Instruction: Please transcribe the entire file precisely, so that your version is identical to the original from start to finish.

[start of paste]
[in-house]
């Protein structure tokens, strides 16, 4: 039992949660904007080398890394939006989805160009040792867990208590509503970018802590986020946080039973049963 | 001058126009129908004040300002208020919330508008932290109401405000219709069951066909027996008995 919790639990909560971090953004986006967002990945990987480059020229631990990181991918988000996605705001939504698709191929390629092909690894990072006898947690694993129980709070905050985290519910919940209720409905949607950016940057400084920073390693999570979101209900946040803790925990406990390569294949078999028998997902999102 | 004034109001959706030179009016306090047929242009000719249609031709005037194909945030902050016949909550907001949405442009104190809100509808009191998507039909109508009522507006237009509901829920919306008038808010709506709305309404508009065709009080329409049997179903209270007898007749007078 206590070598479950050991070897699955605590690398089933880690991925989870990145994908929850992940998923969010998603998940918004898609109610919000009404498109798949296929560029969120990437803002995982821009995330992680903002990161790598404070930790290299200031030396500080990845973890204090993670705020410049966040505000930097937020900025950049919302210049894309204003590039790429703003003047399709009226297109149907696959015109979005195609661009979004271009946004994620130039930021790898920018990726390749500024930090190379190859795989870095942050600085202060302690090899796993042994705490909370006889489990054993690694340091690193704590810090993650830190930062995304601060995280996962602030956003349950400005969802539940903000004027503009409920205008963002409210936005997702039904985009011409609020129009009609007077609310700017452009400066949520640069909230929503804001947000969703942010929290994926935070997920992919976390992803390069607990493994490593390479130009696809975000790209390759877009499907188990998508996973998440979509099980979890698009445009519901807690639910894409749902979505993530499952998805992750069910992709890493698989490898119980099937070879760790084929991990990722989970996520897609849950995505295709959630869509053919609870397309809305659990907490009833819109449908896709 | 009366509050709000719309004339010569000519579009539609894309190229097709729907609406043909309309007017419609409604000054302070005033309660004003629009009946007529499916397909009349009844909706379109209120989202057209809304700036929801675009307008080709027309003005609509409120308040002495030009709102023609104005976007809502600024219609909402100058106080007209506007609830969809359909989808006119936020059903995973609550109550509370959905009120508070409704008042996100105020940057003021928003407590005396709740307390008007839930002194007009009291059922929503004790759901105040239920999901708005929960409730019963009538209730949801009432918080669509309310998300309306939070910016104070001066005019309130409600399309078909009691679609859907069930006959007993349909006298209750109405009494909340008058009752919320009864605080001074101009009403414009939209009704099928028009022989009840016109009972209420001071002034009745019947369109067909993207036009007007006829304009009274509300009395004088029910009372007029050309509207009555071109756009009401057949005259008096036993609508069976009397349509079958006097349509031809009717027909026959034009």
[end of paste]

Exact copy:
[in-house]
């Protein structure tokens, strides 16, 4: 039992949660904007080398890394939006989805160009040792867990208590509503970018802590986020946080039973049963 | 001058126009129908004040300002208020919330508008932290109401405000219709069951066909027996008995 919790639990909560971090953004986006967002990945990987480059020229631990990181991918988000996605705001939504698709191929390629092909690894990072006898947690694993129980709070905050985290519910919940209720409905949607950016940057400084920073390693999570979101209900946040803790925990406990390569294949078999028998997902999102 | 004034109001959706030179009016306090047929242009000719249609031709005037194909945030902050016949909550907001949405442009104190809100509808009191998507039909109508009522507006237009509901829920919306008038808010709506709305309404508009065709009080329409049997179903209270007898007749007078 206590070598479950050991070897699955605590690398089933880690991925989870990145994908929850992940998923969010998603998940918004898609109610919000009404498109798949296929560029969120990437803002995982821009995330992680903002990161790598404070930790290299200031030396500080990845973890204090993670705020410049966040505000930097937020900025950049919302210049894309204003590039790429703003003047399709009226297109149907696959015109979005195609661009979004271009946004994620130039930021790898920018990726390749500024930090190379190859795989870095942050600085202060302690090899796993042994705490909370006889489990054993690694340091690193704590810090993650830190930062995304601060995280996962602030956003349950400005969802539940903000004027503009409920205008963002409210936005997702039904985009011409609020129009009609007077609310700017452009400066949520640069909230929503804001947000969703942010929290994926935070997920992919976390992803390069607990493994490593390479130009696809975000790209390759877009499907188990998508996973998440979509099980979890698009445009519901807690639910894409749902979505993530499952998805992750069910992709890493698989490898119980099937070879760790084929991990990722989970996520897609849950995505295709959630869509053919609870397309809305659990907490009833819109449908896709 | 009366509050709000719309004339010569000519579009539609894309190229097709729907609406043909309309007017419609409604000054302070005033309660004003629009009946007529499916397909009349009844909706379109209120989202057209809304700036929801675009307008080709027309003005609509409120308040002495030009709102023609104005976007809502600024219609909402100058106080007209506007609830969809359909989808006119936020059903995973609550109550509370959905009120508070409704008042996100105020940057003021928003407590005396709740307390008007839930002194007009009291059922929503004790759901105040239920999901708005929960409730019963009538209730949801009432918080669509309310998300309306939070910016104070001066005019309130409600399309078909009691679609859907069930006959007993349909006298209750109405009494909340008058009752919320009864605080001074101009009403414009939209009704099928028009022989009840016109009972209420001071002034009745019947369109067909993207036009007007006829304009009274509300009395004088029910009372007029050309509207009555071109756009009401057949005259008096036993609508069976009397349509079958006097349509031809009717027909026959034009």